“Our neighborhood consists of a variety of styles of architecture — Colonial, Cape Cod, Tudor — rather than just one type of design, which is unique,” said Tracy Jacobs, who has served as vice president and president of the neighborhood’s civic association.
Individuality in exterior decorating choices is hardly discouraged in North Hills. Moreover, despite its proximity to bustling, modern Colesville Road and the Beltway, the neighborhood gives residents a feeling of stepping back into a quieter time.
North Hills sits next to a wooded 440-acre section of Sligo Creek Stream Valley Park, and according to resident Sally Gagné’s 2003 book “North Hills of Sligo Creek,” 355 homes fill the 150 acres of the community. The Brunett house, the original home of the neighborhood, was built as a farmhouse in the Civil War era. Renovated in 1939 to become the columned Georgian-style home it is now, it rests on one of the neighborhood’s higher hills.
Subsequent building came in spurts throughout the 1930s and 1940s, with houses added and renovated. Because North Hills developed gradually, a wide variety of housing style, including Colonials, bungalows, and midcentury moderns and Tudor homes, line the roads. On one street, twin 1939 Cape Cods built by the Public Works Administration mirror each other. Gagné’s book notes the lack of Craftsman-style houses, which are found in downtown Silver Spring but had lost traction by 1930.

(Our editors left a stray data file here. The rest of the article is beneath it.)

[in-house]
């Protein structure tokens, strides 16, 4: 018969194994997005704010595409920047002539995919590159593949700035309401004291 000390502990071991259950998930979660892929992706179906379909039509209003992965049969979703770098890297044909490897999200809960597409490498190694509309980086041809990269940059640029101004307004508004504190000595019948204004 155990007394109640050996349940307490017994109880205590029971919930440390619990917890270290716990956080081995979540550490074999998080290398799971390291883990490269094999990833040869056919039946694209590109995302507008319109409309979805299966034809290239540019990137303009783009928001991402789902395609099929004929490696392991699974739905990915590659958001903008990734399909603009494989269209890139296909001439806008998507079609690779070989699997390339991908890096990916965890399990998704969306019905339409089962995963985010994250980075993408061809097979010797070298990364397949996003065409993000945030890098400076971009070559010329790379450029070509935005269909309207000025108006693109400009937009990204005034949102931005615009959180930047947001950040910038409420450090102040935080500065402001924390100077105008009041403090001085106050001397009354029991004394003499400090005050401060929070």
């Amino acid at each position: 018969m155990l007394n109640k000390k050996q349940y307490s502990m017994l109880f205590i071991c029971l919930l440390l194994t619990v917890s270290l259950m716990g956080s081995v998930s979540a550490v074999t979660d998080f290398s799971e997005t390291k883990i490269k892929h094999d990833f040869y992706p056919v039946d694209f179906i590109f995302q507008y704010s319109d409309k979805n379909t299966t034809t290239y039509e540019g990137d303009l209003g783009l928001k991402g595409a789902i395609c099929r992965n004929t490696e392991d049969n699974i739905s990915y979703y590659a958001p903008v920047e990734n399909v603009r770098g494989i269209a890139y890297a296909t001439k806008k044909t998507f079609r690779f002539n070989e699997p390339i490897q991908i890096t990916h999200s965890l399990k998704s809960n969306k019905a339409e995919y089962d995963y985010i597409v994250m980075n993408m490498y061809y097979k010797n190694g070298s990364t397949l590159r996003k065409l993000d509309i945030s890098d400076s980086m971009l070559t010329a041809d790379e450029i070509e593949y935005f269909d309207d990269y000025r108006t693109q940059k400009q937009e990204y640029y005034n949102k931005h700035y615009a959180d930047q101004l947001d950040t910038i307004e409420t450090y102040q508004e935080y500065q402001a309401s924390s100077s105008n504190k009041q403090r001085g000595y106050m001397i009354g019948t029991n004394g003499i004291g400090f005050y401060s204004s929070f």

Beltway construction in 1961 affected the community, Gagné writes, because those who lived in the highway’s path had to sell their houses to the state. Some, she reports, were bulldozed, while others were burned to give the fire department some practice extinguishing blazes. Then as now, access to the Beltway provided commuters with routes to work. Also, there are Metrobus and Ride-On stops on Colesville Road; the Silver Spring Metro station is a little more than a mile away.
Newman has lived in North Hills for 15 years. She and her husband moved there from California while both were active-
duty Marines transferred to the Pentagon.
“You can drive into the neighborhood and forget how close-in you are with the old-growth trees and established homes,” Newman said. “I grew up in a New England town of older homes, with close neighbors. We were drawn to the aesthetics of the neighborhood,” she added, because it has “the same ‘vibe’ with which I grew up, as well as the location.”
Other residents embrace North Hills’ access to nature. “What we did not realize,” said Annemarie Mott Ewing, who has lived in the neighborhood for four years, “was how much we’d fall in love with the bike path along Sligo Creek.”